Internet insider stock tips distributed online : LUSENET : TB2K spinoff uncensored : One Thread

19 Allegedly Profited on Inside Tips Developed, Distributed Online By Sharon Walsh Washington Post Staff Writer Wednesday, March 15, 2000; Page A01

NEW YORK, March 14  A temporary worker at two of the country's premier investment banks used the power of the Internet to identify companies about to merge and passed tips on to 18 people who made $8.4 million in illegal stock-trading profits, according to charges brought today by prosecutors and securities officials.

John J. Freeman, a part-time computer graphics worker, obtained information about companies that were described but not named in merger documents prepared at Goldman Sachs Group Inc. and Credit Suisse First Boston in New York. Then he went to Yahoo and other Internet sites to identify the companies and passed the confidential information on through "instant messaging" and private chat rooms on America Online, according to criminal complaints unsealed today.

Freeman's tippees included a waiter, a retired schoolteacher, a dentist, a neighbor, a broker, an actor and a man he had never met but talked to in an online chat room.

Freeman and those who allegedly profited from his tips during the past 2= years were charged with conspiracy and insider trading in what U.S. Attorney Mary Jo White said was the largest such criminal case to be brought in terms of the number of deals and the number of defendants. Freeman pleaded guilty and is cooperating with the government.

Once largely restricted to top Wall Street tycoons such as Ivan Boesky and Dennis Levine, who exchanged information the old-fashioned way  over the telephone  insider trading has become more accessible to others via cyberspace.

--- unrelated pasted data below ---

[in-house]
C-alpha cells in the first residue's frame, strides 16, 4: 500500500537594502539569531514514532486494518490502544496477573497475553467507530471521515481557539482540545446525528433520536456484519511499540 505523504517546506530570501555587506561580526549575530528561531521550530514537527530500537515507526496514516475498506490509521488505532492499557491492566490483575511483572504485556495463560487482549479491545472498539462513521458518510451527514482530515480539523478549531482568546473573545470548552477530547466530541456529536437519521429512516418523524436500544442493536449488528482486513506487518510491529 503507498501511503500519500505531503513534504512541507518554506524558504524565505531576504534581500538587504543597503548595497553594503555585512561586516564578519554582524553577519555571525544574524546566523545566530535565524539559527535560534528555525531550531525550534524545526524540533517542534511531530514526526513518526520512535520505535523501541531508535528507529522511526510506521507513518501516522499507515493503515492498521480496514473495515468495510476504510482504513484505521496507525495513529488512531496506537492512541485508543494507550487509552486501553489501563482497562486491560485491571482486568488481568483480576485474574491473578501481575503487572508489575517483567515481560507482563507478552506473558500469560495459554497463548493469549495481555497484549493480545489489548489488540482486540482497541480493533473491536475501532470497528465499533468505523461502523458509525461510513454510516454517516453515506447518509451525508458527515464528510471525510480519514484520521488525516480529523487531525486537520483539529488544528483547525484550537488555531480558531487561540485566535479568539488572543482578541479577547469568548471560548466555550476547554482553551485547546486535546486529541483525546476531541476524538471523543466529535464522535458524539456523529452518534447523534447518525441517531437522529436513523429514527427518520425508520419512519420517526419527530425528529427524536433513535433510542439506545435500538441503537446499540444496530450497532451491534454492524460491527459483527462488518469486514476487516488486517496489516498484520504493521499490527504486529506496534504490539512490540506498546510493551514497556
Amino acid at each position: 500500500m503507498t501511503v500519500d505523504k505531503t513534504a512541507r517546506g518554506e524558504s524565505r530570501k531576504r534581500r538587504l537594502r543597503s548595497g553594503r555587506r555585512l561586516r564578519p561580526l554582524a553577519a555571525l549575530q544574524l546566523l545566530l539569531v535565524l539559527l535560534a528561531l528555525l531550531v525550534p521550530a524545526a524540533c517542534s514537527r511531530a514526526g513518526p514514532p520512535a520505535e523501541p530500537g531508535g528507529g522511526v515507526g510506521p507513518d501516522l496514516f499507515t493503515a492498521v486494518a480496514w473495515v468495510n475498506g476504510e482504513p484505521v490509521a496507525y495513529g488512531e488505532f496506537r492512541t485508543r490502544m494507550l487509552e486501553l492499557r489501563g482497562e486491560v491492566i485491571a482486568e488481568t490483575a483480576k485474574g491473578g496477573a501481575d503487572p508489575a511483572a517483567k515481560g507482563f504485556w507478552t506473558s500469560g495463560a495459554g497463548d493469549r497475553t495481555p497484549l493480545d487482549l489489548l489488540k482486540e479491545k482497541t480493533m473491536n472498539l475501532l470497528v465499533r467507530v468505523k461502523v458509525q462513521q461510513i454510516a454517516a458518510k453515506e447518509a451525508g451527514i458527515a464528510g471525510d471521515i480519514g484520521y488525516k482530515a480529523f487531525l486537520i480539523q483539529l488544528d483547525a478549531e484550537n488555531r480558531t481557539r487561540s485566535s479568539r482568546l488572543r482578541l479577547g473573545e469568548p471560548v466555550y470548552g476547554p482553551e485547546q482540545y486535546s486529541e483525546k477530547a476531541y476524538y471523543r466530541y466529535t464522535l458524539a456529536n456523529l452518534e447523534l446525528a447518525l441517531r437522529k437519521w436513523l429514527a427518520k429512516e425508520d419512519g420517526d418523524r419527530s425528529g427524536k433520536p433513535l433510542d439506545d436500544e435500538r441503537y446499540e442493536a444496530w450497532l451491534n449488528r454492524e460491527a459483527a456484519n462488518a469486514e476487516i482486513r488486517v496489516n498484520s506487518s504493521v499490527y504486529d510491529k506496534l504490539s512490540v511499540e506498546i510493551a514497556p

"Any crime can proliferate on the Internet with the touch of one button," said Robert S. Khuzami, an assistant U.S. attorney working on the ongoing case. "The Internet connection is interesting because for two years [Freeman] passed tips to someone he'd never met. That never would have happened in an old-style insider-trading case."

With the economy soaring and access to the Internet spreading, white-collar frauds and securities crimes are up as much as 20 percent in the past five years, according to government officials.

"What is alarming to us at the SEC is how junior people at these firms are getting information," said Richard Walker, the general counsel for the Securities and Exchange Commission. But, he noted, "the government is better equipped than ever before to identify these people. The Internet leaves an electronic trail."

The case was cracked when officials of the American Stock Exchange and an industry task force called the Intermarket Surveillance Group noticed suspicious trading patterns in the stocks of companies involved in mergers.